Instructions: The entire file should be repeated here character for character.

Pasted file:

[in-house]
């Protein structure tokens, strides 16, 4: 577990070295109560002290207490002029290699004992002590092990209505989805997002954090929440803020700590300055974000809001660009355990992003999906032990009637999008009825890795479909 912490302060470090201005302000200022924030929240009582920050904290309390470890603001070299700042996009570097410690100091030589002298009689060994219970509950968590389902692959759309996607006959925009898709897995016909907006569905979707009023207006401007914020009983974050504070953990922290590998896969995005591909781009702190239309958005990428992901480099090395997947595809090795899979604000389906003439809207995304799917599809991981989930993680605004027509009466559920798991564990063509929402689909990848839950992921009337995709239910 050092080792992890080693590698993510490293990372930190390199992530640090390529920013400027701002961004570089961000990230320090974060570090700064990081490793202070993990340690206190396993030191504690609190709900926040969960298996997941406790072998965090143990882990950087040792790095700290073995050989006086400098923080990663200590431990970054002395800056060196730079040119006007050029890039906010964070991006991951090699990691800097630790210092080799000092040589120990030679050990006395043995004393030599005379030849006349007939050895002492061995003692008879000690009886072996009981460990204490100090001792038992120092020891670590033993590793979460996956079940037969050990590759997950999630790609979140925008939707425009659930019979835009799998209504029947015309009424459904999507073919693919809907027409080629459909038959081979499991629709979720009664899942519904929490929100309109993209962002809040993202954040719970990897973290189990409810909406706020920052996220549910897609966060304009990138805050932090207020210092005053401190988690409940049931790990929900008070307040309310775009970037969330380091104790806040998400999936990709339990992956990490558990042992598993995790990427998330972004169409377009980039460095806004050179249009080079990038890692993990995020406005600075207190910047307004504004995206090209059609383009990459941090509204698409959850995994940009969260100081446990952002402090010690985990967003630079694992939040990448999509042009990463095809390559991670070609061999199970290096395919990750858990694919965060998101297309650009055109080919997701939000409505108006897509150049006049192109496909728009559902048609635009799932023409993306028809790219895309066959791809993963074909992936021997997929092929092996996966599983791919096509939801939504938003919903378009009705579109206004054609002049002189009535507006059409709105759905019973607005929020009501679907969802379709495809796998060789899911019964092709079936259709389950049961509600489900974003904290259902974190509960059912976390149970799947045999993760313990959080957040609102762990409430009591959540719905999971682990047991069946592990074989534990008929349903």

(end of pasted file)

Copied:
[in-house]
């Protein structure tokens, strides 16, 4: 577990070295109560002290207490002029290699004992002590092990209505989805997002954090929440803020700590300055974000809001660009355990992003999906032990009637999008009825890795479909 912490302060470090201005302000200022924030929240009582920050904290309390470890603001070299700042996009570097410690100091030589002298009689060994219970509950968590389902692959759309996607006959925009898709897995016909907006569905979707009023207006401007914020009983974050504070953990922290590998896969995005591909781009702190239309958005990428992901480099090395997947595809090795899979604000389906003439809207995304799917599809991981989930993680605004027509009466559920798991564990063509929402689909990848839950992921009337995709239910 050092080792992890080693590698993510490293990372930190390199992530640090390529920013400027701002961004570089961000990230320090974060570090700064990081490793202070993990340690206190396993030191504690609190709900926040969960298996997941406790072998965090143990882990950087040792790095700290073995050989006086400098923080990663200590431990970054002395800056060196730079040119006007050029890039906010964070991006991951090699990691800097630790210092080799000092040589120990030679050990006395043995004393030599005379030849006349007939050895002492061995003692008879000690009886072996009981460990204490100090001792038992120092020891670590033993590793979460996956079940037969050990590759997950999630790609979140925008939707425009659930019979835009799998209504029947015309009424459904999507073919693919809907027409080629459909038959081979499991629709979720009664899942519904929490929100309109993209962002809040993202954040719970990897973290189990409810909406706020920052996220549910897609966060304009990138805050932090207020210092005053401190988690409940049931790990929900008070307040309310775009970037969330380091104790806040998400999936990709339990992956990490558990042992598993995790990427998330972004169409377009980039460095806004050179249009080079990038890692993990995020406005600075207190910047307004504004995206090209059609383009990459941090509204698409959850995994940009969260100081446990952002402090010690985990967003630079694992939040990448999509042009990463095809390559991670070609061999199970290096395919990750858990694919965060998101297309650009055109080919997701939000409505108006897509150049006049192109496909728009559902048609635009799932023409993306028809790219895309066959791809993963074909992936021997997929092929092996996966599983791919096509939801939504938003919903378009009705579109206004054609002049002189009535507006059409709105759905019973607005929020009501679907969802379709495809796998060789899911019964092709079936259709389950049961509600489900974003904290259902974190509960059912976390149970799947045999993760313990959080957040609102762990409430009591959540719905999971682990047991069946592990074989534990008929349903």